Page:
When Barb Marshall moved across Canada nine years ago, she didn’t know anybody in town and was feeling homesick. She comes from a letter writing family and when she got to her new place in Calgary there were well wishes cards and letters from her family already in her mailbox. Receiving those pieces of mail from her family was so meaningful that it inspired Barb to dive into something she was very passionate about. As Barb was already shifting careers (from human resources into the non-profit sector) along with the move she decided to try something new, so she started a website and a blog called Rite While U Can, following her love for letter writing and all things stationery. Even though at the time social media was just starting, snail mail was already fading out. Barb wanted to introduce others to the meaningful act of putting pen to paper and hopefully inspire others to write more letters.
We chatted with Barb over Zoom to learn more about Rite While U Can and Barb’s love for snail mail, typewriters and all things stationery.
Where does your love of handwritten letters come from?
I’ve always loved stationery. I love the tactile feel of paper and envelopes. There’s also something full of anticipation when you get a letter with your name written in someone’s handwriting. You may or may not recognize that handwriting but it’s always very exciting when you go to the mailbox. I just remember as kids loving to receive postcards from my grandparents. It was a fun thing to go to the mailbox and see if something was there. As I got older, I became more obsessed with beautiful stationery. I love the quest of finding the perfect card for someone. Just a love for paper and the tactile element to it, which involves all our senses. I love that!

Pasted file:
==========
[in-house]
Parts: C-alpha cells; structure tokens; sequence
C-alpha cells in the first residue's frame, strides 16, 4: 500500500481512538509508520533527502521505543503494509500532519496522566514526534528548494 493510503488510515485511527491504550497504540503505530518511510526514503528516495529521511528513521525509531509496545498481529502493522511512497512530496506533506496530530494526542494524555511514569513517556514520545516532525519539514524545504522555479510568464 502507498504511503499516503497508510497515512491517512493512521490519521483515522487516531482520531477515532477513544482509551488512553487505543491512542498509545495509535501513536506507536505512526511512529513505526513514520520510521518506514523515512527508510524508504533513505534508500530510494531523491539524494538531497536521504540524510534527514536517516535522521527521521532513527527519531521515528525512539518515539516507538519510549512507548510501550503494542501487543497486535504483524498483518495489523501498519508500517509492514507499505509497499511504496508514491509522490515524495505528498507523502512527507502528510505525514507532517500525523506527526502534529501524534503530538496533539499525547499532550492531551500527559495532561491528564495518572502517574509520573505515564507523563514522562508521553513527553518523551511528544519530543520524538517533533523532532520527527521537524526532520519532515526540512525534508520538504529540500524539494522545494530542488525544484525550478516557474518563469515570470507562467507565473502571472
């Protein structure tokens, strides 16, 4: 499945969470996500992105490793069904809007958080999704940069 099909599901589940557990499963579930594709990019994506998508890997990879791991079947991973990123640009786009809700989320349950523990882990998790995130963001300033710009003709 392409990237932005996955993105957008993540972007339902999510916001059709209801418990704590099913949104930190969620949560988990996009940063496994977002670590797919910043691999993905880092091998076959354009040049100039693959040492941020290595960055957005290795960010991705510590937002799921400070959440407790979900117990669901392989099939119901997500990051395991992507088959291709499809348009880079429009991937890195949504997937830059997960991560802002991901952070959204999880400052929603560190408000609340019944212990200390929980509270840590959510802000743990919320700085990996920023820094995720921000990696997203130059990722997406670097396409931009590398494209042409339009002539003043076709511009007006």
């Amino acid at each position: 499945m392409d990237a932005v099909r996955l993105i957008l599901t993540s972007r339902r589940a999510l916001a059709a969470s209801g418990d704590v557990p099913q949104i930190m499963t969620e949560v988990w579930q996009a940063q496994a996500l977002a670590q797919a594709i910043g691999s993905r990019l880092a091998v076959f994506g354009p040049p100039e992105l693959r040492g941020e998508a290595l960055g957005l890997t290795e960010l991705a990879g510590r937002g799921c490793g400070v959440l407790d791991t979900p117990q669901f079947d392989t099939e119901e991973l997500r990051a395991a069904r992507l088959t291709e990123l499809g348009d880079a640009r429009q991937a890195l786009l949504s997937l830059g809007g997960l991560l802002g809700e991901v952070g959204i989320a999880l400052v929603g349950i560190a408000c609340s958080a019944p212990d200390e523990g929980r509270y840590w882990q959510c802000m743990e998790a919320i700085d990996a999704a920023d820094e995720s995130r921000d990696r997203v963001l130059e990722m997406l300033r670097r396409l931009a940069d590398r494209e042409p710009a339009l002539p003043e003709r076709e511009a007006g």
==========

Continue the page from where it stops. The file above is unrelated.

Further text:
Why do you think in this digital age it’s so important to preserve the art of handwriting letters?
First of all, there’s the whole idea of handwriting that is becoming lost. It isn’t taught in every school anymore. I think the act of writing in cursive is beautiful, and it’s unique to us. It’s our very own personalized version of us on paper. It does a few things for us that the digital realm does not:
1) It makes us slow down. I think it’s easy to click a button to do audio and do visual with digital medium but there’s something about the letter that slows us down. And we have to be quite deliberate about it, and that’s a good thing.
2) A letter is a document that will last forever. A text or a Snapchat will disappear eventually, but a letter will last forever. I don’t think people are keeping their emails in a shoebox, right? But people keep special letters. Then you get into the historical component of letter writing, and I think when people look back at this time around the pandemic and Covid it would be very fascinating to me to see what those letters reveal. I feel that the handwritten letter is even more important now to capture the real essence of people’s feelings.
3) It’s meaningful. You can tell so much from handwriting and I think that’s fascinating, but for me it’s more the meaningful act of thinking of that person. There’s no spell check, there’s no grammar correction so it slows me down and makes me more thoughtful. It’s very special.